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Medline ® Abstract for Reference 9

of 'Laboratory tests to support the clinical diagnosis of anaphylaxis'

9
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Expression of alpha-tryptase and beta-tryptase by human basophils.
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Jogie-Brahim S, Min HK, Fukuoka Y, Xia HZ, Schwartz LB
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J Allergy Clin Immunol. 2004;113(6):1086.
 
BACKGROUND: Alpha and beta-tryptase levels in serum are clinical tools for the evaluation of systemic anaphylaxis and systemic mastocytosis. Basophils and mast cells are known to produce these proteins.
OBJECTIVE: The current study examines the effect of the alpha,beta-tryptase genotype on basophil tryptase levels and the type of tryptase stored in these cells.
METHODS: Tryptase extracted from purified peripheral blood basophils from 20 subjects was examined by using ELISAs measuring mature and total tryptase and by using an enzymatic assay with tosyl-Gly-Pro-Lys-p-nitroanilide. Tryptase genotypes (4:0, 3:1, and 2:2 beta/alpha ratios) were assessed by using a hot-stop PCR technique with alpha,beta-tryptase-specific primers. Total alpha,beta-tryptase mRNA was measured by means of competitive RT-PCR, and ratios of alpha to beta-tryptase mRNA were measured by means of hot-stop RT-PCR.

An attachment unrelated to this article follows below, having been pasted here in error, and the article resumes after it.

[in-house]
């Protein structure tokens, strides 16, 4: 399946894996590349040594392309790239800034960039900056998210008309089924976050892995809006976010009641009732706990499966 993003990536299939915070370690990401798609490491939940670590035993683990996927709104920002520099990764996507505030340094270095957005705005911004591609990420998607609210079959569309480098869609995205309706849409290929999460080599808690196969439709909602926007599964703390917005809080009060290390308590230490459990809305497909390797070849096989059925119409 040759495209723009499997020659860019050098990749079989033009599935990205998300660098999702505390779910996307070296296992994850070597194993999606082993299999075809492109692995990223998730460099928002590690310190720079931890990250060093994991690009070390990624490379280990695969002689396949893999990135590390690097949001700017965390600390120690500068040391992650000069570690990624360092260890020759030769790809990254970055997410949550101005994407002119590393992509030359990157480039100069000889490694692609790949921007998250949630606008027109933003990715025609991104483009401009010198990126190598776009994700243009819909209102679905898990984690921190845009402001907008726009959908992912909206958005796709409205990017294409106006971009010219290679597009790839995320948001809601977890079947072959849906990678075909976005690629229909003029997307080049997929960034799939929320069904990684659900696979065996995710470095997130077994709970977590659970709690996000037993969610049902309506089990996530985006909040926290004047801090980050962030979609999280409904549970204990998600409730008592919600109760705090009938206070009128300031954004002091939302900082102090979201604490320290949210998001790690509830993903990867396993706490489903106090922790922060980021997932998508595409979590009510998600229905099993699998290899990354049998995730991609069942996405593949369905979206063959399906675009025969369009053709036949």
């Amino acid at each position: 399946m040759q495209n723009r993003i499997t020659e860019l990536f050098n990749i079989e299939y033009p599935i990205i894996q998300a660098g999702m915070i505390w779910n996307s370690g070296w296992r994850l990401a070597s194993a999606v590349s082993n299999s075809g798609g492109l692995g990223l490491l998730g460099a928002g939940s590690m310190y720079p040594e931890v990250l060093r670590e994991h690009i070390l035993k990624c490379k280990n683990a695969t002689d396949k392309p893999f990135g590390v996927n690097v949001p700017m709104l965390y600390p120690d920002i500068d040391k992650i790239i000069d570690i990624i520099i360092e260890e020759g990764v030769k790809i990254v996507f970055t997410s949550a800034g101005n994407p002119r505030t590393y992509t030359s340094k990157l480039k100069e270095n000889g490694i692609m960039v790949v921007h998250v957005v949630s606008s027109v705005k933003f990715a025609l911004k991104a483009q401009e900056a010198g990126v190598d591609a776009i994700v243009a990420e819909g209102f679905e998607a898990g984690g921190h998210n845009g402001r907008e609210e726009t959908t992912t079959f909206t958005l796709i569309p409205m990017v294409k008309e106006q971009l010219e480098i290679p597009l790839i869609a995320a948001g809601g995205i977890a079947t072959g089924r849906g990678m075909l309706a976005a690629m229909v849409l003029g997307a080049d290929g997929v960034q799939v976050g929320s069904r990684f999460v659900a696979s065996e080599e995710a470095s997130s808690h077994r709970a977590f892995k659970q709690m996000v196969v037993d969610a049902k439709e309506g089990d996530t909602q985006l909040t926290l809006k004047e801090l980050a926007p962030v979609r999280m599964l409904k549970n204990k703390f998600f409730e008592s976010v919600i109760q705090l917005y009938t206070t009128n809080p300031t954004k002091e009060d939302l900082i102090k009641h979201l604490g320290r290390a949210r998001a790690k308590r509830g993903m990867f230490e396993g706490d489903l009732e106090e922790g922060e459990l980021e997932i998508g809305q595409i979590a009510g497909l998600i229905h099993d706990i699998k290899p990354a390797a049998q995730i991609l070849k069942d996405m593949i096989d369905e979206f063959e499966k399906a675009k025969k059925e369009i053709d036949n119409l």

RESULTS: Tryptase in all but one of the basophil preparationswas mature and enzymatically active. Tryptase quantities in basophils were less than 1% of those in tissue mast cells. Tryptase genotypes (beta/alpha) among the 20 donors were 4:0 in 7, 3:1 in 7, and 2:2 in 6. Tryptase protein and mRNA levels per basophil were not affected by the tryptase genotype.
CONCLUSION: Basophils from healthy subjects contain modest amounts of mature and enzymatically active tryptase unaffected by the tryptase genotype.
AD
Division of Rheumatology, Allergy and Immunology, Department of Internal Medicine, Virginia Commonwealth University, PO Box 980263, Richmond, VA 23298, USA.
PMID